Yeah, I know, we all knew that, but I found this poorly written article
interesting mainly in that it actually questions US foreign policy orthodoxy. Exceedingly rarely are news stories published questioning US foreign policy tactics as to their effectualness, unless there's the "newshook" of a political angle, a dem criticizing repub or vice versa.
It gives a couple of examples of movements that haven't ended with the death of their leaders, and offers Peru's Shining Path as the only example where it has. Interesting, but I wish they would provide a larger sample, because, of the "movements" listed, Shining Path was the only one possibly primarily financed with outside monies. (drug monies)
That would make sense to me, that "terror" movements of which represent genuine political movements have a greater momentum and thus survivability. For a political version, look at the collapse of the Ukrainian "revolution."
Also, there is an implied criticism of Israel's terror programs. Often in the US the Israeli terror defense is held up as model from which the US should work from, but that seems to ignore one glaring fact. Terrorism in Israel has not been controlled over the years. The Israeli model is based on mitigating terror, not on resolving it's causes.
That's somewhat similar to the argument I made on Friday
, that the US is solely interested in mitigating the terrorism of Al Qaeda, not in addressing its root causes and resolving it. It's like a company doctor treating the fever but not the disease because he needs the workers to keep going out into the malarial swamp so that the company can make money.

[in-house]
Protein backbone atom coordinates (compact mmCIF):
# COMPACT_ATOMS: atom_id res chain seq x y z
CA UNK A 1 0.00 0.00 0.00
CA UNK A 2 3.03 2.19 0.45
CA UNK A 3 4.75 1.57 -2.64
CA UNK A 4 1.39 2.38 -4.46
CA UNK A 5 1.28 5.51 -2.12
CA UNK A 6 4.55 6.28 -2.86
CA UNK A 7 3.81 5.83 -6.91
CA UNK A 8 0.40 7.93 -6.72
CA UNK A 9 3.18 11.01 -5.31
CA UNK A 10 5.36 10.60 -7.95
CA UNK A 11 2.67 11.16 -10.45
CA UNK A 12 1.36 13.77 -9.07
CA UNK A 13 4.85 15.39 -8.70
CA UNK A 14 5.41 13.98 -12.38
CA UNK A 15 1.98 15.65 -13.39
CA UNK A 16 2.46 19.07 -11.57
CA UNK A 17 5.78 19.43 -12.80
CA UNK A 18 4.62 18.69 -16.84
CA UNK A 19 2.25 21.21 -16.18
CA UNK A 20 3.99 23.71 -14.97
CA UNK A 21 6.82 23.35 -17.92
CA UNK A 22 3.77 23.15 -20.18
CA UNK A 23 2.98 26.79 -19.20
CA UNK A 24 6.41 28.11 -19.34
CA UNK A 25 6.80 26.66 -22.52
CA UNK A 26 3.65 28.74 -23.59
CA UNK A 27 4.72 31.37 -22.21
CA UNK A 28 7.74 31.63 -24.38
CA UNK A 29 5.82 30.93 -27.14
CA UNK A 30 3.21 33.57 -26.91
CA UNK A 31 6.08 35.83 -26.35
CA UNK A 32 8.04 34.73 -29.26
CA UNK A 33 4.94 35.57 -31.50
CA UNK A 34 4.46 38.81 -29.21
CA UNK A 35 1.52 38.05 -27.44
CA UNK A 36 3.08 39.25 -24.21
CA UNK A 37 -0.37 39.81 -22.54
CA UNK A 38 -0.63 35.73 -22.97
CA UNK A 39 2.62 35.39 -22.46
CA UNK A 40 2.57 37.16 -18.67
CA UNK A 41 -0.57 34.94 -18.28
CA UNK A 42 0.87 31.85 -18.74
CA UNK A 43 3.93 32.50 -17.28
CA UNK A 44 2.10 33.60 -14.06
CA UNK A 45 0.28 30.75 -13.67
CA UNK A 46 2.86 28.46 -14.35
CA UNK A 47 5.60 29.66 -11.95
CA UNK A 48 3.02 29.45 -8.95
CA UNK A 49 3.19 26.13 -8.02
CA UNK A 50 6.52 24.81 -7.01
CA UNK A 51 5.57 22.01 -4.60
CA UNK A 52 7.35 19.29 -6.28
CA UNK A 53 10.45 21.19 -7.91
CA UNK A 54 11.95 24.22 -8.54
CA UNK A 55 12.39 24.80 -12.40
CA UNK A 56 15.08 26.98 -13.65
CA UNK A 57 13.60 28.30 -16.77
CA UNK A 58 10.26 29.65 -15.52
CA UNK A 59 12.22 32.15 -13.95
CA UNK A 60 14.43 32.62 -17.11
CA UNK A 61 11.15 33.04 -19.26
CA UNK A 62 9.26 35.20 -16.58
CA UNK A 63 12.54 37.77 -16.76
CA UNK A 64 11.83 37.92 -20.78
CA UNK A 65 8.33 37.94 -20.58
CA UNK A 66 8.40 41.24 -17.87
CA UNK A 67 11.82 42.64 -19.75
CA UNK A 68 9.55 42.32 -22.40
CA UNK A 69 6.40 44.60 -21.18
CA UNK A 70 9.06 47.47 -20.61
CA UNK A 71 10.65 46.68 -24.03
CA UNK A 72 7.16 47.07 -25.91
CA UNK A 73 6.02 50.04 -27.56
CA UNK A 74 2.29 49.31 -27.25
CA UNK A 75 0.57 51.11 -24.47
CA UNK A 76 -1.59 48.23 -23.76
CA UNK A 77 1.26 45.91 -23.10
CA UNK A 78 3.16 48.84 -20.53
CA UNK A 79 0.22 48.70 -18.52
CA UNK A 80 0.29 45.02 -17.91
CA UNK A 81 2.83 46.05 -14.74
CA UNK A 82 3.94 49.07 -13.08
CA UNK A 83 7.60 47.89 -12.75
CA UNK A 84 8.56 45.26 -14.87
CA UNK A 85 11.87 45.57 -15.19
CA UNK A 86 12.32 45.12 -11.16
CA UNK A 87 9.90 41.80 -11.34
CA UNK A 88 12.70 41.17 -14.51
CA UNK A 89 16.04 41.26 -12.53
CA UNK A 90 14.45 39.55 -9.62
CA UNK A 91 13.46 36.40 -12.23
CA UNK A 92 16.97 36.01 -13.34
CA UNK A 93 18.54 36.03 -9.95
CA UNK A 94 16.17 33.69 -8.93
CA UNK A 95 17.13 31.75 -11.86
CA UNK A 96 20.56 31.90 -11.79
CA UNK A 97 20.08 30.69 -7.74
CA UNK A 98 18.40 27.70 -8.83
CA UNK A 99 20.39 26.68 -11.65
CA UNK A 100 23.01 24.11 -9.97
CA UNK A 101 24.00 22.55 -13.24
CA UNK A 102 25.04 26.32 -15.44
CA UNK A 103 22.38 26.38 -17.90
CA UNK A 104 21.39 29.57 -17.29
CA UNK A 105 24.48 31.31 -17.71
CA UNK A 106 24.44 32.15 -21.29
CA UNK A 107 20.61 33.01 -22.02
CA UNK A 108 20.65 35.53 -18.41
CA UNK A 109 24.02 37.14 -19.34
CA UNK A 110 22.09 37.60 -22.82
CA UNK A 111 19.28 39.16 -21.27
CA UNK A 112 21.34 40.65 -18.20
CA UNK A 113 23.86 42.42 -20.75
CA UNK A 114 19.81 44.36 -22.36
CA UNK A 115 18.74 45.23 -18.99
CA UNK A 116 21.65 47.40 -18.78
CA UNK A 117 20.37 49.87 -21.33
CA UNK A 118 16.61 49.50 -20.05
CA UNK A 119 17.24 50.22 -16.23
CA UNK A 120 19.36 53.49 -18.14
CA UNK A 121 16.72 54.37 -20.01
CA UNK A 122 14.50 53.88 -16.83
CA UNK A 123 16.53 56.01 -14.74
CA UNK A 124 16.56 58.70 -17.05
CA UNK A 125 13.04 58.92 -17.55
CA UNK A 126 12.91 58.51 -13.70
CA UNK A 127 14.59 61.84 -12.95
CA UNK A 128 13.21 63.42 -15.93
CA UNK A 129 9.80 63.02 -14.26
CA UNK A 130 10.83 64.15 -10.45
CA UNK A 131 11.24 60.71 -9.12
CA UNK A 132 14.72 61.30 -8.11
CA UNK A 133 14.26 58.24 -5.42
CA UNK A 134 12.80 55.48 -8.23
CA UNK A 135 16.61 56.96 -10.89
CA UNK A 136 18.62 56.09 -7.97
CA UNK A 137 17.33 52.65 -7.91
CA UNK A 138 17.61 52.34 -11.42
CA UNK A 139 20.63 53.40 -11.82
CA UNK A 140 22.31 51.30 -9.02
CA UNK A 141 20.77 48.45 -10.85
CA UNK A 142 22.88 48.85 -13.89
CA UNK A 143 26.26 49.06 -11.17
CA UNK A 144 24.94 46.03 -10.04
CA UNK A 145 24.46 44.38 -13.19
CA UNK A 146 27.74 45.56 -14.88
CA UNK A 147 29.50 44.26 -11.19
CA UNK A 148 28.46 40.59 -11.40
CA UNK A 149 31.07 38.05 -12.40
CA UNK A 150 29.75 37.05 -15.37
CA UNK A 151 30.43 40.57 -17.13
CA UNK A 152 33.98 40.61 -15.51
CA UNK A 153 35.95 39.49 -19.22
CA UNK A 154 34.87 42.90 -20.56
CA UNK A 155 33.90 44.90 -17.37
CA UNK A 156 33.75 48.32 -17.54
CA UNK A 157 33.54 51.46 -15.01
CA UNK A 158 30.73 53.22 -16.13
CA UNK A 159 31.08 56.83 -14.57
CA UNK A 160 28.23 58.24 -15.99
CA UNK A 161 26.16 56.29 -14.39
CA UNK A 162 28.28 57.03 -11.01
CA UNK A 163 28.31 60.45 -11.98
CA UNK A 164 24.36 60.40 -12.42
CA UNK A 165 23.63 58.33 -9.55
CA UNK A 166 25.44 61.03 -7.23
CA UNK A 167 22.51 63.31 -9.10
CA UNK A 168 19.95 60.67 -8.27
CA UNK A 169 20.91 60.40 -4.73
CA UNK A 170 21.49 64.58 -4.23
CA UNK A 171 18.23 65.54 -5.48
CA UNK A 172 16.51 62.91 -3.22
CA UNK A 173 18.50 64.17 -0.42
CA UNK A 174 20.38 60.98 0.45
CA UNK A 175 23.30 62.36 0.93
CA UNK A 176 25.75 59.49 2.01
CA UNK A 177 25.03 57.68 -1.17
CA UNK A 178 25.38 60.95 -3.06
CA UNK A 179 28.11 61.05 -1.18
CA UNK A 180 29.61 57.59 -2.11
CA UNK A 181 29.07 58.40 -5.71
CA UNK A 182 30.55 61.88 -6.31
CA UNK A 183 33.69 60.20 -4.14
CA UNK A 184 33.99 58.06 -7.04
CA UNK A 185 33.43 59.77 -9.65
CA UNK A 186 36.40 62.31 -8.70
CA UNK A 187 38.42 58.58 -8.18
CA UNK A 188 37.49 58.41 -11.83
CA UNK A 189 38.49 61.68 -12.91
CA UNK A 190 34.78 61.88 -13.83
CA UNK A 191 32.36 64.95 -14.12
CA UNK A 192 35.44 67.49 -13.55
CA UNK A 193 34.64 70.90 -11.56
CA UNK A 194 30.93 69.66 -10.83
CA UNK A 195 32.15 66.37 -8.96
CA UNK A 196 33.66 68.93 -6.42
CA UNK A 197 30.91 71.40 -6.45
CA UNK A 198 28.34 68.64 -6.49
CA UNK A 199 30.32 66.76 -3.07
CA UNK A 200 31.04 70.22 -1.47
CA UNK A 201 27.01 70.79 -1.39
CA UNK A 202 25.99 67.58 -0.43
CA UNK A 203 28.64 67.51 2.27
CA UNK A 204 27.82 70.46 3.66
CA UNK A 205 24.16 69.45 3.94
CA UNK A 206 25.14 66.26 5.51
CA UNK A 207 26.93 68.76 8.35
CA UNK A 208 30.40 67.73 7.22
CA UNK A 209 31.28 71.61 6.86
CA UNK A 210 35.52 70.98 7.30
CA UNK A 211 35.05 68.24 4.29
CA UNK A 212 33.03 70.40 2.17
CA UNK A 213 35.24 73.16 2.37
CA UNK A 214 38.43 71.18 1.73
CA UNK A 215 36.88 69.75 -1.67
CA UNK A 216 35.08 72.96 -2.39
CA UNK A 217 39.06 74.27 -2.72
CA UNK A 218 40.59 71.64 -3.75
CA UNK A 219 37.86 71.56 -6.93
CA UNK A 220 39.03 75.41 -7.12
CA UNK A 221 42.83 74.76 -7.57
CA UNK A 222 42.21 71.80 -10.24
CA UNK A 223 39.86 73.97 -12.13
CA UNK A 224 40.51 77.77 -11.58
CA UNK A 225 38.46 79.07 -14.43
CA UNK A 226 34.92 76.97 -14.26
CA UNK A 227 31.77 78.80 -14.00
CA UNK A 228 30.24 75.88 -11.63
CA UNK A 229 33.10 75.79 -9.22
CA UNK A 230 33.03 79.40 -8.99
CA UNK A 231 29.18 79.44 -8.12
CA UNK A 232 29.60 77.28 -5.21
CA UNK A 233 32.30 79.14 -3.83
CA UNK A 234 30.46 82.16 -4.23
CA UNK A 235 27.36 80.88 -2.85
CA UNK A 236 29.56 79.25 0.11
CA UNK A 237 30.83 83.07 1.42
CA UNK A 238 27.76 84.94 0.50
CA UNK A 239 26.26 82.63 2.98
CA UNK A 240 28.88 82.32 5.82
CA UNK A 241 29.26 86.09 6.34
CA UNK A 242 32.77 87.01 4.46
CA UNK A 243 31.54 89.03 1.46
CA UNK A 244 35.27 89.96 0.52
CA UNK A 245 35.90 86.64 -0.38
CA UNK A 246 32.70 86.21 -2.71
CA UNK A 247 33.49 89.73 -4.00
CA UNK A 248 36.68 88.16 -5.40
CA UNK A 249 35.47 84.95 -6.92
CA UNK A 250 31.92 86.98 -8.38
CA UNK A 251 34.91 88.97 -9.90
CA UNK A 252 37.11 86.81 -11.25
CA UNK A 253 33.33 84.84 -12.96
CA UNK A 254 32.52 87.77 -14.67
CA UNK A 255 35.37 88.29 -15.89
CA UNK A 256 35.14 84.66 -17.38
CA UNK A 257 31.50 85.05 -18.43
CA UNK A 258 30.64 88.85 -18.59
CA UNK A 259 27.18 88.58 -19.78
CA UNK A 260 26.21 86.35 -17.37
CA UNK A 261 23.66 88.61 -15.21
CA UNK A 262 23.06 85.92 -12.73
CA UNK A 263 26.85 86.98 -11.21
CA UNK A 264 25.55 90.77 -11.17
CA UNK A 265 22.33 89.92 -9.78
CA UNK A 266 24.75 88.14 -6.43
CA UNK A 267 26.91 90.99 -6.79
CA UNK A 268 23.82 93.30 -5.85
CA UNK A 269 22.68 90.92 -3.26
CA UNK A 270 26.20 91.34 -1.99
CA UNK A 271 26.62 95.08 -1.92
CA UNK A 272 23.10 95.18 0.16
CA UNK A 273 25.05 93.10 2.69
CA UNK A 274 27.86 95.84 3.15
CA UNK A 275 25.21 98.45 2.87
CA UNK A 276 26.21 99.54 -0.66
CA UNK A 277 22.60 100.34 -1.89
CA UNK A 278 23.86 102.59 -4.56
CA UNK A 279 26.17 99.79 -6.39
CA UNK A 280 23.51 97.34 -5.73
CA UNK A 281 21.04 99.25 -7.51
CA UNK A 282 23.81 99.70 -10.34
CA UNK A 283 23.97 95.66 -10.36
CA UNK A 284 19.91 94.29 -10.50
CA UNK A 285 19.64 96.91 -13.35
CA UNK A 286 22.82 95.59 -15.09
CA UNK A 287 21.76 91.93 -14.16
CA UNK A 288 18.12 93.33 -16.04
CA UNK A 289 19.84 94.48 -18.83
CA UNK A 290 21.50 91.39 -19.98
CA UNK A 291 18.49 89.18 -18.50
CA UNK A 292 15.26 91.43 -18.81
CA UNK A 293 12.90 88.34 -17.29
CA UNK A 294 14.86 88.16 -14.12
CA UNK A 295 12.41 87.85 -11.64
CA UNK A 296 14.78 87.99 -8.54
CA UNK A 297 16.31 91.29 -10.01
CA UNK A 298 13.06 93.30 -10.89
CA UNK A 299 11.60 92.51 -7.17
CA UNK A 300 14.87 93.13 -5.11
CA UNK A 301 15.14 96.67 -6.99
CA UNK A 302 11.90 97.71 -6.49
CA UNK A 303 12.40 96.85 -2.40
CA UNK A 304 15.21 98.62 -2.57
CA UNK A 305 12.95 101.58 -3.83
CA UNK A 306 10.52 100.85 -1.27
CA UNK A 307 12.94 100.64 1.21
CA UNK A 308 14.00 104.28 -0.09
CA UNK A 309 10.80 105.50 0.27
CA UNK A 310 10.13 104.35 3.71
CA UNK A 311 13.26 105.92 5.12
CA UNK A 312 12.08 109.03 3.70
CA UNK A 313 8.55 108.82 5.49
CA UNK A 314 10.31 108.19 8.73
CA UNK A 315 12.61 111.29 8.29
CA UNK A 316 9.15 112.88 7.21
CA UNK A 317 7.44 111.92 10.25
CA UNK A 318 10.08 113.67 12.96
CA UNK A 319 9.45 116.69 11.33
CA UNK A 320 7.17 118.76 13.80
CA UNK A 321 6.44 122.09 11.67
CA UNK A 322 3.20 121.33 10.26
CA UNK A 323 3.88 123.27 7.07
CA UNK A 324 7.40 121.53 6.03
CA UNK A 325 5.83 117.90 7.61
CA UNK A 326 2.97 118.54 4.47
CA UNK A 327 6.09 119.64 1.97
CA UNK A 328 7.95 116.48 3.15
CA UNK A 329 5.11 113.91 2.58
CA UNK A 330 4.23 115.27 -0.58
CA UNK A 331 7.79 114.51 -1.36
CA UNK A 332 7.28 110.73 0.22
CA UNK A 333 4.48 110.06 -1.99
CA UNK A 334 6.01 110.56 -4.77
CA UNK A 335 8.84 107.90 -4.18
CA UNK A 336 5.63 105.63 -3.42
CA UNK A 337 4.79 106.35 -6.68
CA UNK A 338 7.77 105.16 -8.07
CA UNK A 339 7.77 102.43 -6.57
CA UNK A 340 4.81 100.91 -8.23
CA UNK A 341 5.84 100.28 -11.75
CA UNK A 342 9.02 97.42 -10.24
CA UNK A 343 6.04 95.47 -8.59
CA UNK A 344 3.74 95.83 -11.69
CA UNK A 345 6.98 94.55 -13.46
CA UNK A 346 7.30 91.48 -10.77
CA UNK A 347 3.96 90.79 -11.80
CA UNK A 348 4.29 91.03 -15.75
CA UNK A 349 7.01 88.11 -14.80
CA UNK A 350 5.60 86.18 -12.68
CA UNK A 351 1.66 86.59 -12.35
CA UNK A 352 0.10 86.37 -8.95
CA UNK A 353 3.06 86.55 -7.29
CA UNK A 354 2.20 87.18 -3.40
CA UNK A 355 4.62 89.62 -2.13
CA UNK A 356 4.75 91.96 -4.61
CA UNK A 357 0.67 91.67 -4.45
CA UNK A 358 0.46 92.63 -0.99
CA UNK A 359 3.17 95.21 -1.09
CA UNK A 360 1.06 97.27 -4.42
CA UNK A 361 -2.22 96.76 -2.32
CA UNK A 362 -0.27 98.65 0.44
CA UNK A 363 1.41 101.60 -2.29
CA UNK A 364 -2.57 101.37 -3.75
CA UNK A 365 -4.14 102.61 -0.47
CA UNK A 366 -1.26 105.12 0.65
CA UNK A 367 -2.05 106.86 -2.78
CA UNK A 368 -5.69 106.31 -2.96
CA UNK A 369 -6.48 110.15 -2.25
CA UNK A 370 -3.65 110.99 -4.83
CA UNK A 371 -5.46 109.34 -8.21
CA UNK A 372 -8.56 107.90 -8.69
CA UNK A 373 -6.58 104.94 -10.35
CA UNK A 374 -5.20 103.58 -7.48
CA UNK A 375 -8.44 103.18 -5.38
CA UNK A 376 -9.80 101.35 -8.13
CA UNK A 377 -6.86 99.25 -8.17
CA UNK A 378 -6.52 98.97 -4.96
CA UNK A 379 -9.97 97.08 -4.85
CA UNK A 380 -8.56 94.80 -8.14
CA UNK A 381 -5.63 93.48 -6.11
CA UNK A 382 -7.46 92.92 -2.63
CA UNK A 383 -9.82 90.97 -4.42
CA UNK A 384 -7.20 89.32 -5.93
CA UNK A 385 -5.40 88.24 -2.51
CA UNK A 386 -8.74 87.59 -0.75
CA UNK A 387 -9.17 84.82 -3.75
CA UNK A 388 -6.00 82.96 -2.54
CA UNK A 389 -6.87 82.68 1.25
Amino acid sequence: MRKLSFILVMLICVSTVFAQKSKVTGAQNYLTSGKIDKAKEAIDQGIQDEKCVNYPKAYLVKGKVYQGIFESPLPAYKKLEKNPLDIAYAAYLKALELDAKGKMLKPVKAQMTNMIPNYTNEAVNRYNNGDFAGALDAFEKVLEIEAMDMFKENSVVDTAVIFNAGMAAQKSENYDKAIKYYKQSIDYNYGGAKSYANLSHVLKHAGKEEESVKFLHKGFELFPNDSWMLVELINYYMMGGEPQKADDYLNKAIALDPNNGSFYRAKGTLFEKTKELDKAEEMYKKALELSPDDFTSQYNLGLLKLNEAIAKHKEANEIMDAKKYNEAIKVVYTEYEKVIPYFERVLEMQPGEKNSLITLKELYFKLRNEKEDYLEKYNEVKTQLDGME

Or maybe more presently, a mine owner who takes the safety precautions that are affordable, and accepts the risks to the workers beyond that because the profits must go on.
I just found this article interesting in that I read it as somewhat heretical in the current media presentations of the "terror problem." It made me think, and I love that.ALSO RELATED:
Today, the NYTimes has an excellent piece on the failure to limit Al Qaeda along the Pakistan border
region with Afghanistan. The region of six million sounds like it's turning into another Taleban run region like Afghanistan was. Lots of frightening and amazing detail. Not gonna blog it cause it's front page and everybody probably saw it, but if you didn't it's essential reading
to gain a "state of play" sense of how the war against Al Qaeda/Taleban is really going.ALSO: Justin Raimondo at Antiwar has a really good thought provoking piece.
Two main points of interest to me are: 1. That Iraq has tied down the bulk of US ground forces with only the small addition to the local insurgency of a couple hundred "foreign terrorists." 2. That it is an administration goal to portray Bin Laden as crazy so as to separate him from his criticism of US foreign policy. As is often the case, an interesting look from another angle.